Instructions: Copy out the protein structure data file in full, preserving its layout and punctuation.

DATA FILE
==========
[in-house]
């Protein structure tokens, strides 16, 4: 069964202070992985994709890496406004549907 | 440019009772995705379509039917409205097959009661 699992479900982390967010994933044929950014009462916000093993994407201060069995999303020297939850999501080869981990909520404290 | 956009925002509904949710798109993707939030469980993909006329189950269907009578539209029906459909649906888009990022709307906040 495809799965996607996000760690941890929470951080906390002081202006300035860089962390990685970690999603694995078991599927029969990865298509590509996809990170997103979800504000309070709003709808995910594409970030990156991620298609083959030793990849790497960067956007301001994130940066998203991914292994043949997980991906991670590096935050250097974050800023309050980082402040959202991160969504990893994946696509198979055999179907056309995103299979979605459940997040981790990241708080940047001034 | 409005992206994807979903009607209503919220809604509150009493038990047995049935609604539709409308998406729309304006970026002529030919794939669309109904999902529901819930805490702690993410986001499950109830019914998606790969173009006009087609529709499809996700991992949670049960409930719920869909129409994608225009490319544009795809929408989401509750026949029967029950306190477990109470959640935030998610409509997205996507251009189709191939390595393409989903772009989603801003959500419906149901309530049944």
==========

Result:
[in-house]
């Protein structure tokens, strides 16, 4: 069964202070992985994709890496406004549907 | 440019009772995705379509039917409205097959009661 699992479900982390967010994933044929950014009462916000093993994407201060069995999303020297939850999501080869981990909520404290 | 956009925002509904949710798109993707939030469980993909006329189950269907009578539209029906459909649906888009990022709307906040 495809799965996607996000760690941890929470951080906390002081202006300035860089962390990685970690999603694995078991599927029969990865298509590509996809990170997103979800504000309070709003709808995910594409970030990156991620298609083959030793990849790497960067956007301001994130940066998203991914292994043949997980991906991670590096935050250097974050800023309050980082402040959202991160969504990893994946696509198979055999179907056309995103299979979605459940997040981790990241708080940047001034 | 409005992206994807979903009607209503919220809604509150009493038990047995049935609604539709409308998406729309304006970026002529030919794939669309109904999902529901819930805490702690993410986001499950109830019914998606790969173009006009087609529709499809996700991992949670049960409930719920869909129409994608225009490319544009795809929408989401509750026949029967029950306190477990109470959640935030998610409509997205996507251009189709191939390595393409989903772009989603801003959500419906149901309530049944």